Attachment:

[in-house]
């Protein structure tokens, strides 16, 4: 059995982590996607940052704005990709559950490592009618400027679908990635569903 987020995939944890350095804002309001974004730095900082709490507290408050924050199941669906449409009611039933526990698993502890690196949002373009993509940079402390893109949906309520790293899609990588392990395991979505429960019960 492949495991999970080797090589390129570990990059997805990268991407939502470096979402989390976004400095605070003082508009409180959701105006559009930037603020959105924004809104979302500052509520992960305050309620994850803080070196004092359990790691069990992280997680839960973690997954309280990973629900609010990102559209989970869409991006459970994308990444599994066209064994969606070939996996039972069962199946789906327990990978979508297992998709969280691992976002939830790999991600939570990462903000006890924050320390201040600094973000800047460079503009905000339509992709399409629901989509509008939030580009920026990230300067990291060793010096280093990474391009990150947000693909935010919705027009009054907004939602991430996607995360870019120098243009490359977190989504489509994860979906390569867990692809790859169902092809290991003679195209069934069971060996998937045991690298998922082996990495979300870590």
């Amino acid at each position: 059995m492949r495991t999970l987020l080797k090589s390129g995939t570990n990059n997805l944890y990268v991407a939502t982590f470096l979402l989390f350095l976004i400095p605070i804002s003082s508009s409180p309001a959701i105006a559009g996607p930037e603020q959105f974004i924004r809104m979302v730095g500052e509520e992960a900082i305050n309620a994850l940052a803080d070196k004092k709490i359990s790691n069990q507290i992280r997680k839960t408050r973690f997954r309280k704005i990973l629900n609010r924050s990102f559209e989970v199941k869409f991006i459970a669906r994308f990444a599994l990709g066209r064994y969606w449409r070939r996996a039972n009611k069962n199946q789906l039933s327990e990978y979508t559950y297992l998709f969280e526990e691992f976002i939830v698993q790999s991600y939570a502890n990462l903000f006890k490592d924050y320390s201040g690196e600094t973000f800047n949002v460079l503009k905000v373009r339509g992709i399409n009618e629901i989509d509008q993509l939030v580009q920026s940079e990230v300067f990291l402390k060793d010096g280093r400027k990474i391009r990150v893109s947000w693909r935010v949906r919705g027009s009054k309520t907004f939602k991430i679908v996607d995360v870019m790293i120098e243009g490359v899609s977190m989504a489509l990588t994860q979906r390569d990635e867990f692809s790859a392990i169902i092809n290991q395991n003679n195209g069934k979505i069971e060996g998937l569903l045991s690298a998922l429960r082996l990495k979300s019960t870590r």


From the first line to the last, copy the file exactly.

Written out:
[in-house]
């Protein structure tokens, strides 16, 4: 059995982590996607940052704005990709559950490592009618400027679908990635569903 987020995939944890350095804002309001974004730095900082709490507290408050924050199941669906449409009611039933526990698993502890690196949002373009993509940079402390893109949906309520790293899609990588392990395991979505429960019960 492949495991999970080797090589390129570990990059997805990268991407939502470096979402989390976004400095605070003082508009409180959701105006559009930037603020959105924004809104979302500052509520992960305050309620994850803080070196004092359990790691069990992280997680839960973690997954309280990973629900609010990102559209989970869409991006459970994308990444599994066209064994969606070939996996039972069962199946789906327990990978979508297992998709969280691992976002939830790999991600939570990462903000006890924050320390201040600094973000800047460079503009905000339509992709399409629901989509509008939030580009920026990230300067990291060793010096280093990474391009990150947000693909935010919705027009009054907004939602991430996607995360870019120098243009490359977190989504489509994860979906390569867990692809790859169902092809290991003679195209069934069971060996998937045991690298998922082996990495979300870590």
């Amino acid at each position: 059995m492949r495991t999970l987020l080797k090589s390129g995939t570990n990059n997805l944890y990268v991407a939502t982590f470096l979402l989390f350095l976004i400095p605070i804002s003082s508009s409180p309001a959701i105006a559009g996607p930037e603020q959105f974004i924004r809104m979302v730095g500052e509520e992960a900082i305050n309620a994850l940052a803080d070196k004092k709490i359990s790691n069990q507290i992280r997680k839960t408050r973690f997954r309280k704005i990973l629900n609010r924050s990102f559209e989970v199941k869409f991006i459970a669906r994308f990444a599994l990709g066209r064994y969606w449409r070939r996996a039972n009611k069962n199946q789906l039933s327990e990978y979508t559950y297992l998709f969280e526990e691992f976002i939830v698993q790999s991600y939570a502890n990462l903000f006890k490592d924050y320390s201040g690196e600094t973000f800047n949002v460079l503009k905000v373009r339509g992709i399409n009618e629901i989509d509008q993509l939030v580009q920026s940079e990230v300067f990291l402390k060793d010096g280093r400027k990474i391009r990150v893109s947000w693909r935010v949906r919705g027009s009054k309520t907004f939602k991430i679908v996607d995360v870019m790293i120098e243009g490359v899609s977190m989504a489509l990588t994860q979906r390569d990635e867990f692809s790859a392990i169902i092809n290991q395991n003679n195209g069934k979505i069971e060996g998937l569903l045991s690298a998922l429960r082996l990495k979300s019960t870590r």